Protests springing up around Scotland and the UK against coalition with hard right unionist party
GLASGOW’s George Square will be the scene of protest today (15 June), as Scots protest against the prospect of a “coalition of chaos” between a badly weakened Tory party and the hard-right DUP.
The prospect of a lash-up between the Tories and the hardline unionist Northern Ireland party comes after Prime Minister Theresa May lost her majority in the General Election on 8 June.
An alliance between the DUP and the Tories would create a slim working majority in the House of Commons of just a few seats, and would be vulnerable to back bench rebellions in an increasingly divided Conservative party.
The coalition would give the DUP, a party born from the violence of the Troubles and sectarian religious fundamentalism, substantial power over wide areas of policy, including in Northern Ireland where some, including former Tory prime minister John Major, have warned they could disrupt the peace process.
A statement from the organisers reads: “The elections results have shown that Theresa May’s government is far from being strong and stable! She thought she would get a stronger majority but her campaign was a disaster and the manifesto revealed the Tories’ commitment to continue crushing ordinary people.
Watch the protest live from 6pm on independence live
“The Tories have no mandate to give these awful people a place in the governance of the UK. No to the Bad Friday Agreement – yes to real democracy.”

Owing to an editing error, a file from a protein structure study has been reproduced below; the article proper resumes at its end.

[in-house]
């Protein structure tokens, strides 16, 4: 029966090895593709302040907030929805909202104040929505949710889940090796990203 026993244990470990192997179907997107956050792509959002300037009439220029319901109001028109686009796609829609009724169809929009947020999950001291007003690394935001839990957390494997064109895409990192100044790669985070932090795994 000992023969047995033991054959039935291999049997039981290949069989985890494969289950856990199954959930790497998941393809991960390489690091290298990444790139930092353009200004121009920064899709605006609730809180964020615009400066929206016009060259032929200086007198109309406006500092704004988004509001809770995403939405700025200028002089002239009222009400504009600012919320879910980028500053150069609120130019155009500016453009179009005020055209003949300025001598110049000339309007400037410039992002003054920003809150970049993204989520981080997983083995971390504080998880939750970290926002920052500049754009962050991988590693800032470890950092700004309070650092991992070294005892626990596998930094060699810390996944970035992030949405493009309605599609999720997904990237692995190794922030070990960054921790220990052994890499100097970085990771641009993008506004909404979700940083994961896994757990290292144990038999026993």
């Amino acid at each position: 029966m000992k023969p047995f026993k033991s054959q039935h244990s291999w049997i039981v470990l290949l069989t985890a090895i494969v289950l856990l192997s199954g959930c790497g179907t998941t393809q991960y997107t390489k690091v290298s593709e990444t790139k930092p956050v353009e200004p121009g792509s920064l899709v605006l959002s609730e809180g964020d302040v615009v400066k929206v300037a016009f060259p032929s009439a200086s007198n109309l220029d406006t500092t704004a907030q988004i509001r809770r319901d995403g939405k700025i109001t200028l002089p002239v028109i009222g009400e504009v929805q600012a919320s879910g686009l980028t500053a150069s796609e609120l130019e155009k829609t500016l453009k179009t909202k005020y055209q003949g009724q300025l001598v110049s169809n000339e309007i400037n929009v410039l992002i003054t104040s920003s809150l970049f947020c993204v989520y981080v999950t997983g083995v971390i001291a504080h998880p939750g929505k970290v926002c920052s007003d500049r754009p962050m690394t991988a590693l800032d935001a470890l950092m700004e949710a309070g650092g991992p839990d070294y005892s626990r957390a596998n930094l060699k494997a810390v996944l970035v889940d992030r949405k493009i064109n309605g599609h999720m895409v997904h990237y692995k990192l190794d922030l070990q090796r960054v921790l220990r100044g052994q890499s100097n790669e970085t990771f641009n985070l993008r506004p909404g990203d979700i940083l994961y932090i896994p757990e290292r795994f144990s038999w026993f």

Speakers at the protest will include Han Deacon of the Scottish Irish Abortion Campaign, Penny Cole of Frackwatch Glasgow, Lynn Sheridan – Unison University branch equality officer ( in a personal capacity) and David Semple from the PCS union.
Protests against any Tory-DUP deal are being organised around Scotland and the UK, as negotiations continue between the two parties.
On 24 June an all Scotland protest will be held at the top of Buchanan street in Glasgow.
Jeremy Corbyn’s Labour party wiped-out a poll lead of over 20 points during the election campaign, leaving May to hold on to office by her finger-tips.
There is currently no power sharing government in Northern Ireland, as relations between the DUP and and the republican party Sinn Fein have broken down. The ability of the DUP to govern Northern Ireland from Westminster, a parliament rejected by republicans, could prove a serious impediment to the peace process. Opposition politicians have taken to calling plans for a Tory-DUP deal a “coalition of chaos” – a phrase used by May during the election campaign to characterise a prospective Labour-SNP deal.
The protest will take place between 6pm and 8pm and will begin with a moment’s silence for those killed at the fire at Grenfell Tower fire.
Picture courtesy of cat_collector
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